Fintech founders and engineers are often eager to get building and can be under pressure to scale quickly. The irony is that if you build too quickly, you’ll make mistakes that prevent you from scaling effectively. When it comes to data, planning ahead for growth is critical. Data needs within fintech startups change drastically as they grow. A cheap, quick data feed may work for a few months, but when things change and you need new, different, or more data - you could be left spinning your wheels.
The first thing to think about is volume, many data providers will rate-limit your API calls or the frequency at which you are receiving data. As you grow, your users or use cases may call for a higher volume of data. For example, you could start by only needing to chart daily stock prices to your users inside your app, but after you raise a Series A round your new feature set could call for streaming real-time data.
The next thing to consider is history. For data sets like financial statements or fundamentals, it may be okay to start with 1 year of history. But if your investment models grow in their sophistication and start calling for more historical research, you may need 10+ years of history.
Lastly, whatever you are building could bridge into new asset classes. You could add a crypto feature, starting covering ETFs, or get user demand for options trading- businesses make money by adding these features so their platform becomes more engaging, sticky, or allows them to increase prices.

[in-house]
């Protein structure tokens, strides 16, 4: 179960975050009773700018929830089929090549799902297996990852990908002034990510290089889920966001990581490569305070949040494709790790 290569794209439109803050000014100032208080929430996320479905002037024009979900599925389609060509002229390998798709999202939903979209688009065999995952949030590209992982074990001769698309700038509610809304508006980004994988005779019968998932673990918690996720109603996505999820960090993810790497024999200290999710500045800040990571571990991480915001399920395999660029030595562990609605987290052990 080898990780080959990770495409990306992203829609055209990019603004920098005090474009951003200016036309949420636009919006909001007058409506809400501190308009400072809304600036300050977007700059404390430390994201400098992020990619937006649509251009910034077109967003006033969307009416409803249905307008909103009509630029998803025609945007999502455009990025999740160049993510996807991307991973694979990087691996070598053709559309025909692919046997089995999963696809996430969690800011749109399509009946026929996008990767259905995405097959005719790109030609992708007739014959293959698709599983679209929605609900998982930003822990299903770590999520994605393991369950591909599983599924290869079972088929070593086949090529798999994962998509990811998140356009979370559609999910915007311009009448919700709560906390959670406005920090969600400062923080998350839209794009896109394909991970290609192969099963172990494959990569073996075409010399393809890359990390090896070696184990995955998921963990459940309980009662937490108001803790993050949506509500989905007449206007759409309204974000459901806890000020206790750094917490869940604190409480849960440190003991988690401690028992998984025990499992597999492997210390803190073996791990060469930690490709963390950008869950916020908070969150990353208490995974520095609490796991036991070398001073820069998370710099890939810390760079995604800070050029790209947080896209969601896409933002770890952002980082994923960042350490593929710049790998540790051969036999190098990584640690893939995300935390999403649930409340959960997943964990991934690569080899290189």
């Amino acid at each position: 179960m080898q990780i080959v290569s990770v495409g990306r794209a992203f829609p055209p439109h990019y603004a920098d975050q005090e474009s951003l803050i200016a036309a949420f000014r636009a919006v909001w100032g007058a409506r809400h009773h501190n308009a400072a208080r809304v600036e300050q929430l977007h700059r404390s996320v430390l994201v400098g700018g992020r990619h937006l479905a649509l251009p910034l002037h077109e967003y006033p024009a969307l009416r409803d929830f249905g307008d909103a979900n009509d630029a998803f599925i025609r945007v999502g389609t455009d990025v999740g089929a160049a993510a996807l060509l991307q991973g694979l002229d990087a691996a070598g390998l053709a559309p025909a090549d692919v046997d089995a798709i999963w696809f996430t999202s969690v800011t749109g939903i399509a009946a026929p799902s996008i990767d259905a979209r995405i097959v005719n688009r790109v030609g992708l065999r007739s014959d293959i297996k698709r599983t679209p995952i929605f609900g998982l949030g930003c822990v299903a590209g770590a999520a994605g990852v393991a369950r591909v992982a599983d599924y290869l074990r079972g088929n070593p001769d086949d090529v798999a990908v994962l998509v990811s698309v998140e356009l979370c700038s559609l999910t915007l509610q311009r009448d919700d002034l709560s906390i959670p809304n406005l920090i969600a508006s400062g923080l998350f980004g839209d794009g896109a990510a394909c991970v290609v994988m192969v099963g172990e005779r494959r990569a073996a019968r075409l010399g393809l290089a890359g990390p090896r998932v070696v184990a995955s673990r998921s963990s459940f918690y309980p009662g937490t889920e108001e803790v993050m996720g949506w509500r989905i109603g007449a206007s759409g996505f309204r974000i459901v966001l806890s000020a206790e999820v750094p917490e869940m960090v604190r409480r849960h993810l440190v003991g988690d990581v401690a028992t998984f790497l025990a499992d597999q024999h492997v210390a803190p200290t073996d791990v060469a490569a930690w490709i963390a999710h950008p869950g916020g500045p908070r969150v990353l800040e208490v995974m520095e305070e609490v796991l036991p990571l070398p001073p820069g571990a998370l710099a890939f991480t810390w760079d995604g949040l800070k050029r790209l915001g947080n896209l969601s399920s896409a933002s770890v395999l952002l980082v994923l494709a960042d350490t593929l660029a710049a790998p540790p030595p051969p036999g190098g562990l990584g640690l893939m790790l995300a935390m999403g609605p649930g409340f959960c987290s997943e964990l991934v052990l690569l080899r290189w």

Fintech startups and engineers that don’t plan for growth and choose a flexible provider can end up switching data providers, adding multiple data providers, and wasting valuable time on integrations. Be sure to talk with your provider about your roadmap and future plans for volume, history, and asset classes. Your profitability depends on it.
For any startup or entrepreneurial project, speed is paramount. It’s critical for founders, CEOs, CTOs, and heads of product to delegate and automate in areas outside of the company’s core competency. For fintech companies - this means data has to flow easily.
Unfortunately, many legacy and large vendors are not set up for efficiency. If you don’t speak up early in the process, you may find that the time to integrate eats up your engineering resources. If the data isn’t easy to use, your developers will be wasting time trying to figure out how to access it. If dev tools like SDKs and good documentation aren’t present, it could triple the amount of time it takes to integrate data- remember that your top cost is people, and developers are expensive resources. If timely customer support and other resources are not readily available, data delays could threaten your launch, lose you customers, increase human capital costs, or worse. Speed is survival when you are building a disruptive or innovative fintech solution, so make sure to speak up about speed when you are buying data.